On April 11, 1945, the American Third Army liberated the Buchenwald concentration camp, near Weimar, Germany. Buchenwald was a camp that will be judged second only to Auschwitz in the horrors it imposed on its prisoners, but on this day in 1945, those horrors came to an end. The camp held thousands of prisoners, mostly slave laborers, many of whom were required to work 15 hour days. There were no gas chambers at Buchenwald, but hundreds, and sometimes thousands of prisoners, died every month from disease, malnutrition, beatings, and executions. Doctors performed medical experiments on inmates, testing the effects of viral infections and vaccines. Beginning in 1941, a number of physicians and scientists carried out a varied program of medical experimentation on prisoners at Buchenwald in special barracks in the northern part of the main camp. Medical experiments aimed at testing the efficacy of vaccines and treatments against contagious diseases such as typhus, typhoid, cholera, and diphtheria resulted in hundreds of deaths. The people these doctors were experimenting on were considered, non-human, and so their lives, or the loss thereof, were of little or no consequence to these evil doctors and scientists.
Among the camp’s most gruesome characters was Ilse Koch, wife of the camp commandant, who was infamous for her sadism. Her cruelty and heinous acts earned her the nickname, The Witch of Buchenwald. She often beat prisoners with a riding crop, and collected lampshades, book covers, and gloves made from the skin of camp victims. She was always in attendance when new prisoners were brought in. She required that they be stripped so she could examine their skin. When she found something she liked, the prisoner was killed and their skin removed for her to use. Koch was truly an evil person, and in the end, I think it all came back to haunt her, because after she was tried for a second time and given a life sentence she hanged herself at Aichach women’s prison on September 1, 1967. She was 60 years old. She was said to suffer from delusions and had become convinced that concentration camp survivors would abuse her in her cell. I think her evil ways drove her insane.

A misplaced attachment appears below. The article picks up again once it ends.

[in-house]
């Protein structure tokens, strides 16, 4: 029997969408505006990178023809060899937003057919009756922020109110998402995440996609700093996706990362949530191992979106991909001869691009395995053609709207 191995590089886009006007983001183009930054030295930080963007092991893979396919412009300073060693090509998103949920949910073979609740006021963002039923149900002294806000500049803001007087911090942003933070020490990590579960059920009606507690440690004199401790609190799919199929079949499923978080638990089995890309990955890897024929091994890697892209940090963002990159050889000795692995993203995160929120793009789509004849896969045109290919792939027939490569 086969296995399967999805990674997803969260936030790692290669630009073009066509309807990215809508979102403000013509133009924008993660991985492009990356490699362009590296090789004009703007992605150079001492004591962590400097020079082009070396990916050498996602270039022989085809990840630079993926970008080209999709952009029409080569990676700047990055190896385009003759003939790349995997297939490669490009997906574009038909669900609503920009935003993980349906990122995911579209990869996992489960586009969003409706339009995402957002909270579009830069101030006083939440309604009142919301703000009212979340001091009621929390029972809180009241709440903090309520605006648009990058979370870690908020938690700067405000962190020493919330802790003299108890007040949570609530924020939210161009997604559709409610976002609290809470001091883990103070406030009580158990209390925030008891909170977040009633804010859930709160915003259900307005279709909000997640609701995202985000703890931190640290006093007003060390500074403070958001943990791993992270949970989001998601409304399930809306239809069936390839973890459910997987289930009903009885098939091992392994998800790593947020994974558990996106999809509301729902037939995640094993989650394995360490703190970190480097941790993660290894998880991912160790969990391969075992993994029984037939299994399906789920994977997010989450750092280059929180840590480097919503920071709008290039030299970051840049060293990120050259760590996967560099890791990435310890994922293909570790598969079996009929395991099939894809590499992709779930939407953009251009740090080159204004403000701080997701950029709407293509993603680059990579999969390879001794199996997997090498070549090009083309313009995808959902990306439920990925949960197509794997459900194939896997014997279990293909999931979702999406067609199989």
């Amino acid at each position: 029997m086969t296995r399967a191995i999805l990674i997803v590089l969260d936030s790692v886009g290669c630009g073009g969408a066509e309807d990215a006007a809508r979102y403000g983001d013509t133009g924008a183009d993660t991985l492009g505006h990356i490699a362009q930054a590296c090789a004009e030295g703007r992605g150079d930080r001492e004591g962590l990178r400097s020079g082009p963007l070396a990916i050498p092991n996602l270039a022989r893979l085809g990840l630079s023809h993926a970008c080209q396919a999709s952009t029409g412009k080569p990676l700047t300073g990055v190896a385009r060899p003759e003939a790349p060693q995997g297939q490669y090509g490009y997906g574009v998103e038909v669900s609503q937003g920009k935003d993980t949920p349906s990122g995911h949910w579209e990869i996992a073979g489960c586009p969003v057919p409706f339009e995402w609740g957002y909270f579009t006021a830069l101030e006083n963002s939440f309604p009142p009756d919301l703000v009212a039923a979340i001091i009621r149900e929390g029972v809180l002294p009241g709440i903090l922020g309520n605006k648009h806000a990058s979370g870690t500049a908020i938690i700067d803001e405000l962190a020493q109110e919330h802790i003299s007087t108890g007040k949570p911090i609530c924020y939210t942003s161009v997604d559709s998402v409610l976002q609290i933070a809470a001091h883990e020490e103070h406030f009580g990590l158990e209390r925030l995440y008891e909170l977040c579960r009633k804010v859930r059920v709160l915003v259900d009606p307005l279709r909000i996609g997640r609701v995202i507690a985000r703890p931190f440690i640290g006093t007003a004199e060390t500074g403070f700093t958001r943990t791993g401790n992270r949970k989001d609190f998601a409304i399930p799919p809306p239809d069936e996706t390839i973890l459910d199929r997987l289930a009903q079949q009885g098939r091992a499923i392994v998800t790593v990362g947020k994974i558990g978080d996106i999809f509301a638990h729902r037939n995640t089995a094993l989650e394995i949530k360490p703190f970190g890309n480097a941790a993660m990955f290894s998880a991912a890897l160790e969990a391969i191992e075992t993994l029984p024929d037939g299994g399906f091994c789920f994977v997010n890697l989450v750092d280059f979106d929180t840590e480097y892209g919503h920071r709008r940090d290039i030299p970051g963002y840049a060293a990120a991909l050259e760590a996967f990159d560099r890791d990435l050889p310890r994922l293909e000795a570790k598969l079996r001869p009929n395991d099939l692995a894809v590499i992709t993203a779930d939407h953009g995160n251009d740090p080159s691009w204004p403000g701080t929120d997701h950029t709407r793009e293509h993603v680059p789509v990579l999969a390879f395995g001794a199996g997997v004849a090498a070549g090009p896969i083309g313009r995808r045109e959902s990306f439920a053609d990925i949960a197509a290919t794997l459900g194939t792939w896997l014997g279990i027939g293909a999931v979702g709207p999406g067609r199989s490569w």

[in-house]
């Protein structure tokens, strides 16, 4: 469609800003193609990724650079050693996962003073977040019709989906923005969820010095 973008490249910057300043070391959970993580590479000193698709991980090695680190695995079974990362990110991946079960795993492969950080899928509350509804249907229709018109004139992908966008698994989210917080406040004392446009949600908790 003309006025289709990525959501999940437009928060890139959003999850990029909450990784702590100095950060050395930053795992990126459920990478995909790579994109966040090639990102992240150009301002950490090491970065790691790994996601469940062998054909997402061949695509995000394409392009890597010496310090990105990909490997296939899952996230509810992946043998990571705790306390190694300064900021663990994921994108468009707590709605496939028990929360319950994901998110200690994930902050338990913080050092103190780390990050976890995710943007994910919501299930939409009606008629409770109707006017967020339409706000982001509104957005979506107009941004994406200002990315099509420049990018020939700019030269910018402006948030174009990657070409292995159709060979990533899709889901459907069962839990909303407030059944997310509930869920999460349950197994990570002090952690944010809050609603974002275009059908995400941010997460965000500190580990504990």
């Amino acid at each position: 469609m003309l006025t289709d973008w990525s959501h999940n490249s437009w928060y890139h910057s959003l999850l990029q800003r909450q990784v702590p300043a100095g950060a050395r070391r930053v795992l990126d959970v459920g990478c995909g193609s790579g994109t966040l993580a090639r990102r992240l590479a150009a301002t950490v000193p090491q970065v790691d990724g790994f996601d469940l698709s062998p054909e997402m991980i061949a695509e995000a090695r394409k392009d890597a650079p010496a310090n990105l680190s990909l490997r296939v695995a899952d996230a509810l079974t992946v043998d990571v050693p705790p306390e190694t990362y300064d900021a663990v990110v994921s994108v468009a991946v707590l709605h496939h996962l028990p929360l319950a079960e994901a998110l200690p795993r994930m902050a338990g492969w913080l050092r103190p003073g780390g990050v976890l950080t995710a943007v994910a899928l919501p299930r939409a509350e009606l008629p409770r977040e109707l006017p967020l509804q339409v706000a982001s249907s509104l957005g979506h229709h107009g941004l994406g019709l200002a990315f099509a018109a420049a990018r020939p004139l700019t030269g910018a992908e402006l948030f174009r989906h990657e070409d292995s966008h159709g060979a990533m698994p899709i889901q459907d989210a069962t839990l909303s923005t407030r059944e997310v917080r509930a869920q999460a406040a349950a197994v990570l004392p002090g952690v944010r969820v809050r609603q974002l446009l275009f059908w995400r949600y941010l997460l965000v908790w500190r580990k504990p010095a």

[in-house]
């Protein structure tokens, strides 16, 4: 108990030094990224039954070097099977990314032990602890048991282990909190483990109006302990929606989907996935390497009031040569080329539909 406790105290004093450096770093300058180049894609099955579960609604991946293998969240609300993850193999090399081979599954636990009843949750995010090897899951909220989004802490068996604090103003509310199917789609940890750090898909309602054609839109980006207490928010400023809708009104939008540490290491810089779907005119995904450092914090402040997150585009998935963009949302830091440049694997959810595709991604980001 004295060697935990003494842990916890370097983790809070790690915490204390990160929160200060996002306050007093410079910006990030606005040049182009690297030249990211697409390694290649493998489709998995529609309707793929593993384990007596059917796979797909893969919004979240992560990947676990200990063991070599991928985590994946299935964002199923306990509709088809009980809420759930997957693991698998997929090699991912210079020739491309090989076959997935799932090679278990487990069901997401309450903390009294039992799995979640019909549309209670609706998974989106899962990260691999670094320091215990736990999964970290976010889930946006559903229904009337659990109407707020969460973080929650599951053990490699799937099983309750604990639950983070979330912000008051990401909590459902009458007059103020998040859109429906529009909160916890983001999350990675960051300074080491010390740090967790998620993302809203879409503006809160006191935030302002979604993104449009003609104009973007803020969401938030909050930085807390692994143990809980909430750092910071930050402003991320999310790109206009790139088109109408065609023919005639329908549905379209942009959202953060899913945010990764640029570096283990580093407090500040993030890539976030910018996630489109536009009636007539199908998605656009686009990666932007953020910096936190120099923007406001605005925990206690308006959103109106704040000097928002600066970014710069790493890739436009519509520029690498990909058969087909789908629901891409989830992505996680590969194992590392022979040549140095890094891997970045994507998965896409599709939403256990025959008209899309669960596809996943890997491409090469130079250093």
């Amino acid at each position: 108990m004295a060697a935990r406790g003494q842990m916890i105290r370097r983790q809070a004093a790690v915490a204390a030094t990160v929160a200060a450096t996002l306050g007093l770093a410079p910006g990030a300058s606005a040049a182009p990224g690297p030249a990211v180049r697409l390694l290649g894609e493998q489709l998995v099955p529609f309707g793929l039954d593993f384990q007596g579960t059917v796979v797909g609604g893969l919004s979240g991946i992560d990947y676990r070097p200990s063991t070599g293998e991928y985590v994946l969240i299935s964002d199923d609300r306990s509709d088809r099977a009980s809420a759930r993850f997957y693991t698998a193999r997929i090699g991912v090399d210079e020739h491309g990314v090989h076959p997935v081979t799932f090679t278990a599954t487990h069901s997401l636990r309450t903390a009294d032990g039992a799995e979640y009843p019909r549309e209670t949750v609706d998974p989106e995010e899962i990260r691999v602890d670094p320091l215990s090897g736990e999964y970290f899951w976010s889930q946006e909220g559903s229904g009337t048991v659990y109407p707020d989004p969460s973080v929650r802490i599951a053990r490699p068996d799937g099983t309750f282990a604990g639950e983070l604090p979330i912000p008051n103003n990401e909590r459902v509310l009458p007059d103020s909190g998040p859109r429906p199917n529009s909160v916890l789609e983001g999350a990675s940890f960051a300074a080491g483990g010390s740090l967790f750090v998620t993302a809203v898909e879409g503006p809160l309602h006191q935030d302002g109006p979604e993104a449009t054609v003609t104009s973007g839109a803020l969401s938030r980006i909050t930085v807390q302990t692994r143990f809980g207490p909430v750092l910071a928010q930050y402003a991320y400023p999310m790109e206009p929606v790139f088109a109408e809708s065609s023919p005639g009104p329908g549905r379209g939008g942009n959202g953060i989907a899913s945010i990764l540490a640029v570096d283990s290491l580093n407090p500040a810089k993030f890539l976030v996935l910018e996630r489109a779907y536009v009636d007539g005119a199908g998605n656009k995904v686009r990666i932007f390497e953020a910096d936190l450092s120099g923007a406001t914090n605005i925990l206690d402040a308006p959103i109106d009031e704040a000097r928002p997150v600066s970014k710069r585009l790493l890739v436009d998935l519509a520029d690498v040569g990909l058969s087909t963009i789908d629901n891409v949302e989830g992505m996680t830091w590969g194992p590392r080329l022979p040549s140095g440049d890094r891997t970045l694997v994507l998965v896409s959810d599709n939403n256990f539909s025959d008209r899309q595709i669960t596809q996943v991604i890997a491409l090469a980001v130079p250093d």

As American forces closed in on the Nazi concentration camp at Buchenwald, on April 11, 1945, Gestapo headquarters at Weimar telephoned the camp administration to announce that it was sending explosives to blow up any evidence of the camp…including its inmates. What the Gestapo did not know was that the camp administrators had already fled in fear of the Allies. A prisoner answered the phone and informed headquarters that explosives would not be needed, as the camp had already been blown up, which, of course, was not true. That act of quick thinking, saved countless lives. The sights the Allied troops saw as they entered the camps must have been sickening. People emaciated due to starvation, the smell of death everywhere, the signs of the horrific experiments that took place there. This place should never have been allowed to exist, and yet here it was. The prisoners who had managed to survive were most likely staring in stunned disbelief, not quite able to believe their eyes. Nevertheless, they had survived and they were liberated. Among those saved by the Americans was Elie Wiesel, who would go on to win the Nobel Peace Prize in 1986.